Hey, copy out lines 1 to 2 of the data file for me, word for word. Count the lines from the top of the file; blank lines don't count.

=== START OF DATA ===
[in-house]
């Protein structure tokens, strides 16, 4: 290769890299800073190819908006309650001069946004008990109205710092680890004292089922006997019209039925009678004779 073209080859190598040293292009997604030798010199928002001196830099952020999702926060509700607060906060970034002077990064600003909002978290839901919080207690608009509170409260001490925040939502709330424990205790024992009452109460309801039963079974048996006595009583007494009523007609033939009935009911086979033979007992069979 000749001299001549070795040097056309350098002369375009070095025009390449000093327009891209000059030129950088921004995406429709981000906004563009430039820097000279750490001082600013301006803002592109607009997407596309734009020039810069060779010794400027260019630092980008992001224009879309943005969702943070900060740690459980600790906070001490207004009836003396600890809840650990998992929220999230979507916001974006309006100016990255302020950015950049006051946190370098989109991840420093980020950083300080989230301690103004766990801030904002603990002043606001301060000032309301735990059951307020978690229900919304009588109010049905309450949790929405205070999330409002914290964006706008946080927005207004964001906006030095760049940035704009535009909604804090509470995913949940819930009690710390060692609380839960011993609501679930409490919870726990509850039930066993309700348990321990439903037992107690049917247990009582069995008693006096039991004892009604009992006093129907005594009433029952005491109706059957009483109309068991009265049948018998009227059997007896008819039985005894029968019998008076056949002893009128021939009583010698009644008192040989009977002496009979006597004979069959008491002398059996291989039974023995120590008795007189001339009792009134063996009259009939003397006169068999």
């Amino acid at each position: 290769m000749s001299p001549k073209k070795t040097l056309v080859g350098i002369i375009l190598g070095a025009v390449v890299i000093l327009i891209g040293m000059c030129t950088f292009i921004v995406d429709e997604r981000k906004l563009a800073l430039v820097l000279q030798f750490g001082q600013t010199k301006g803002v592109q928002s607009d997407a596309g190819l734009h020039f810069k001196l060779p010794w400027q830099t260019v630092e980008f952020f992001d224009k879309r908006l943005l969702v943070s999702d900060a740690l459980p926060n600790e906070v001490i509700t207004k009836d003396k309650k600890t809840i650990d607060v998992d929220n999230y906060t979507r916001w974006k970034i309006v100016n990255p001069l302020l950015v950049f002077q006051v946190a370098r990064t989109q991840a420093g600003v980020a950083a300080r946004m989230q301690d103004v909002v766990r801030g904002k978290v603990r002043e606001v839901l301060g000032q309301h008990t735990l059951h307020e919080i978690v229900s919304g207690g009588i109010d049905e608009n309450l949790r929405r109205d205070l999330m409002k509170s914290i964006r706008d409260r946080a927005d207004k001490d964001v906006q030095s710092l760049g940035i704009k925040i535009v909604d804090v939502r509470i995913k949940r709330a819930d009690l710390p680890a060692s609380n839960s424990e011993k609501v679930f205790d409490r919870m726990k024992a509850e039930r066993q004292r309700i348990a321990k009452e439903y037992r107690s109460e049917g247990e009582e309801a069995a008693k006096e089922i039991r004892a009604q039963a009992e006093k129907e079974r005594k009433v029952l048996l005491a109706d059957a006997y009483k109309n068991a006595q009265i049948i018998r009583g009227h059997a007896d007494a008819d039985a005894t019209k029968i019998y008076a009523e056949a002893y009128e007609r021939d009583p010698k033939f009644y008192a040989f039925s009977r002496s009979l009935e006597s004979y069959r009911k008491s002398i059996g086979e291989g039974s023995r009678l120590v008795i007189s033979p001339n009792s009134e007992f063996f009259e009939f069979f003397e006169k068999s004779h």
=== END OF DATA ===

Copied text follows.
[in-house]
């Protein structure tokens, strides 16, 4: 290769890299800073190819908006309650001069946004008990109205710092680890004292089922006997019209039925009678004779 073209080859190598040293292009997604030798010199928002001196830099952020999702926060509700607060906060970034002077990064600003909002978290839901919080207690608009509170409260001490925040939502709330424990205790024992009452109460309801039963079974048996006595009583007494009523007609033939009935009911086979033979007992069979 000749001299001549070795040097056309350098002369375009070095025009390449000093327009891209000059030129950088921004995406429709981000906004563009430039820097000279750490001082600013301006803002592109607009997407596309734009020039810069060779010794400027260019630092980008992001224009879309943005969702943070900060740690459980600790906070001490207004009836003396600890809840650990998992929220999230979507916001974006309006100016990255302020950015950049006051946190370098989109991840420093980020950083300080989230301690103004766990801030904002603990002043606001301060000032309301735990059951307020978690229900919304009588109010049905309450949790929405205070999330409002914290964006706008946080927005207004964001906006030095760049940035704009535009909604804090509470995913949940819930009690710390060692609380839960011993609501679930409490919870726990509850039930066993309700348990321990439903037992107690049917247990009582069995008693006096039991004892009604009992006093129907005594009433029952005491109706059957009483109309068991009265049948018998009227059997007896008819039985005894029968019998008076056949002893009128021939009583010698009644008192040989009977002496009979006597004979069959008491002398059996291989039974023995120590008795007189001339009792009134063996009259009939003397006169068999």